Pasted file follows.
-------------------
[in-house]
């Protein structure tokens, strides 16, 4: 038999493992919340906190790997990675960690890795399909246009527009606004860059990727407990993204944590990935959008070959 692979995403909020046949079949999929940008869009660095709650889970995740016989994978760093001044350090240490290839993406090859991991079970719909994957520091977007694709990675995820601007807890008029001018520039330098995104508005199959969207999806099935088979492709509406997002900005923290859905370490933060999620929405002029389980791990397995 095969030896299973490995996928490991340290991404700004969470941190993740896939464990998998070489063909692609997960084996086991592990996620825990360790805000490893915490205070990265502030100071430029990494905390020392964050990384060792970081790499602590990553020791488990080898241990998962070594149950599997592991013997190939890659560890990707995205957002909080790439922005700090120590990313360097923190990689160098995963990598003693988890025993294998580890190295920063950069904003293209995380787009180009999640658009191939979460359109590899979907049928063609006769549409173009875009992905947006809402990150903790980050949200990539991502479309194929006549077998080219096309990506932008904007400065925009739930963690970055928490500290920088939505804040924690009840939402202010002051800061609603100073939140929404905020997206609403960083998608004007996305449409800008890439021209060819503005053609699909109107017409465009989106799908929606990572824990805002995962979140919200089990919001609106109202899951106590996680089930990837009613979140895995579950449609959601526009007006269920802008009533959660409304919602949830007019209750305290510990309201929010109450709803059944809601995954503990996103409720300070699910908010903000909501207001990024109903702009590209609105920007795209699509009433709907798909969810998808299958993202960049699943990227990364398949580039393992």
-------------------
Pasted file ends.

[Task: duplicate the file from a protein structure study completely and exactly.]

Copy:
[in-house]
């Protein structure tokens, strides 16, 4: 038999493992919340906190790997990675960690890795399909246009527009606004860059990727407990993204944590990935959008070959 692979995403909020046949079949999929940008869009660095709650889970995740016989994978760093001044350090240490290839993406090859991991079970719909994957520091977007694709990675995820601007807890008029001018520039330098995104508005199959969207999806099935088979492709509406997002900005923290859905370490933060999620929405002029389980791990397995 095969030896299973490995996928490991340290991404700004969470941190993740896939464990998998070489063909692609997960084996086991592990996620825990360790805000490893915490205070990265502030100071430029990494905390020392964050990384060792970081790499602590990553020791488990080898241990998962070594149950599997592991013997190939890659560890990707995205957002909080790439922005700090120590990313360097923190990689160098995963990598003693988890025993294998580890190295920063950069904003293209995380787009180009999640658009191939979460359109590899979907049928063609006769549409173009875009992905947006809402990150903790980050949200990539991502479309194929006549077998080219096309990506932008904007400065925009739930963690970055928490500290920088939505804040924690009840939402202010002051800061609603100073939140929404905020997206609403960083998608004007996305449409800008890439021209060819503005053609699909109107017409465009989106799908929606990572824990805002995962979140919200089990919001609106109202899951106590996680089930990837009613979140895995579950449609959601526009007006269920802008009533959660409304919602949830007019209750305290510990309201929010109450709803059944809601995954503990996103409720300070699910908010903000909501207001990024109903702009590209609105920007795209699509009433709907798909969810998808299958993202960049699943990227990364398949580039393992």